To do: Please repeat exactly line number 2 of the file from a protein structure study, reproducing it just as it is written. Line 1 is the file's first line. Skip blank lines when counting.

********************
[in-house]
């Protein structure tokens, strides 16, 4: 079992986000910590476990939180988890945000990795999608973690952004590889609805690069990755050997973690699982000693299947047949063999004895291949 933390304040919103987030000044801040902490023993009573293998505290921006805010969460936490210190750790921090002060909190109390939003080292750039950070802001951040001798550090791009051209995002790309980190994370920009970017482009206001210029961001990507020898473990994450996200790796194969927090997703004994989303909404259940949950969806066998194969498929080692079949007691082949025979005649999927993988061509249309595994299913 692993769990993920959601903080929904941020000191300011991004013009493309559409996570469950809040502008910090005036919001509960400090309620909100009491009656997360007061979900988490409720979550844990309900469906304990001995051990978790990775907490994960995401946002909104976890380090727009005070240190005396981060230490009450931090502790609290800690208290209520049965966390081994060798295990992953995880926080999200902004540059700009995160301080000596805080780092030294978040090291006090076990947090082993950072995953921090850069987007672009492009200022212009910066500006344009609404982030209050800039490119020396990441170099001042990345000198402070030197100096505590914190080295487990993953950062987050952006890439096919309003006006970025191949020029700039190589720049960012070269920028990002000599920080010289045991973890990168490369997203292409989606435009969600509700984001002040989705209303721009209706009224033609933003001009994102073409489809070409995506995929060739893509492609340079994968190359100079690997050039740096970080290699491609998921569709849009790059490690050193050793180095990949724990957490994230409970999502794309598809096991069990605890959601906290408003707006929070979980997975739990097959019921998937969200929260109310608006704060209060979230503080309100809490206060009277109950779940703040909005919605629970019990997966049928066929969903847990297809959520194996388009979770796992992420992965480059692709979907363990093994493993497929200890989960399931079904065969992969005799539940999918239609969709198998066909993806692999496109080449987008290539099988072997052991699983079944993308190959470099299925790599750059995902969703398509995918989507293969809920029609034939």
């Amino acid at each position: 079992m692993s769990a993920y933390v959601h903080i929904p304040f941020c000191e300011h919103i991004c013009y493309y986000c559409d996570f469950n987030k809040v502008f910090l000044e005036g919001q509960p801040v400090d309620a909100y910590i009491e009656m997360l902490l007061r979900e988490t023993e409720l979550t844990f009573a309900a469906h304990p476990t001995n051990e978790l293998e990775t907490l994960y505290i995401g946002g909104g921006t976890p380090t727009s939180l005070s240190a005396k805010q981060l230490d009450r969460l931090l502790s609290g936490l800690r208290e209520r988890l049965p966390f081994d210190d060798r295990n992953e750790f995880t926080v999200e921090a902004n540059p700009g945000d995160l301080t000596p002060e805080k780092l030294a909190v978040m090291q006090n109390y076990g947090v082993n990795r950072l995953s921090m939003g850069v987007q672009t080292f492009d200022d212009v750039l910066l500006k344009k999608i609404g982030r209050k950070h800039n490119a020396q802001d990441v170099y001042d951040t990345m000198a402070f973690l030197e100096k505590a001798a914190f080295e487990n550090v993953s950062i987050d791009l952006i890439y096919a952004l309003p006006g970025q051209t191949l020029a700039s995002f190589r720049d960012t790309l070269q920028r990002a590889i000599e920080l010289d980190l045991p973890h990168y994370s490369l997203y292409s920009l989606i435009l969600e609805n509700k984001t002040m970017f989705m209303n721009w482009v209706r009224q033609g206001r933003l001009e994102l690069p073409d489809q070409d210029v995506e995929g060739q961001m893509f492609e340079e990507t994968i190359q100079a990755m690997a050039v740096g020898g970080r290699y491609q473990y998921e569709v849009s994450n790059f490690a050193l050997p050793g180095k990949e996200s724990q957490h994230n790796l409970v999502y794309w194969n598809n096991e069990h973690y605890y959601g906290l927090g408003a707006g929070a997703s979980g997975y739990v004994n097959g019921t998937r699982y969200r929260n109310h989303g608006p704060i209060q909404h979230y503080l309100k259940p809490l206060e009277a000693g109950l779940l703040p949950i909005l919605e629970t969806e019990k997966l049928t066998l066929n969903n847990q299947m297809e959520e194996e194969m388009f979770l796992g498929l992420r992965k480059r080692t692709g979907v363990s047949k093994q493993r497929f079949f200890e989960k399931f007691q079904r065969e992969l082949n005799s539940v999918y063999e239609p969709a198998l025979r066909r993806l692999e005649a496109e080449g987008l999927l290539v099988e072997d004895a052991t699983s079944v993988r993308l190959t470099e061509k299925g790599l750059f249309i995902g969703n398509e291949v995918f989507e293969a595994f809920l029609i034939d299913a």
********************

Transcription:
């Protein structure tokens, strides 16, 4: 079992986000910590476990939180988890945000990795999608973690952004590889609805690069990755050997973690699982000693299947047949063999004895291949 933390304040919103987030000044801040902490023993009573293998505290921006805010969460936490210190750790921090002060909190109390939003080292750039950070802001951040001798550090791009051209995002790309980190994370920009970017482009206001210029961001990507020898473990994450996200790796194969927090997703004994989303909404259940949950969806066998194969498929080692079949007691082949025979005649999927993988061509249309595994299913 692993769990993920959601903080929904941020000191300011991004013009493309559409996570469950809040502008910090005036919001509960400090309620909100009491009656997360007061979900988490409720979550844990309900469906304990001995051990978790990775907490994960995401946002909104976890380090727009005070240190005396981060230490009450931090502790609290800690208290209520049965966390081994060798295990992953995880926080999200902004540059700009995160301080000596805080780092030294978040090291006090076990947090082993950072995953921090850069987007672009492009200022212009910066500006344009609404982030209050800039490119020396990441170099001042990345000198402070030197100096505590914190080295487990993953950062987050952006890439096919309003006006970025191949020029700039190589720049960012070269920028990002000599920080010289045991973890990168490369997203292409989606435009969600509700984001002040989705209303721009209706009224033609933003001009994102073409489809070409995506995929060739893509492609340079994968190359100079690997050039740096970080290699491609998921569709849009790059490690050193050793180095990949724990957490994230409970999502794309598809096991069990605890959601906290408003707006929070979980997975739990097959019921998937969200929260109310608006704060209060979230503080309100809490206060009277109950779940703040909005919605629970019990997966049928066929969903847990297809959520194996388009979770796992992420992965480059692709979907363990093994493993497929200890989960399931079904065969992969005799539940999918239609969709198998066909993806692999496109080449987008290539099988072997052991699983079944993308190959470099299925790599750059995902969703398509995918989507293969809920029609034939």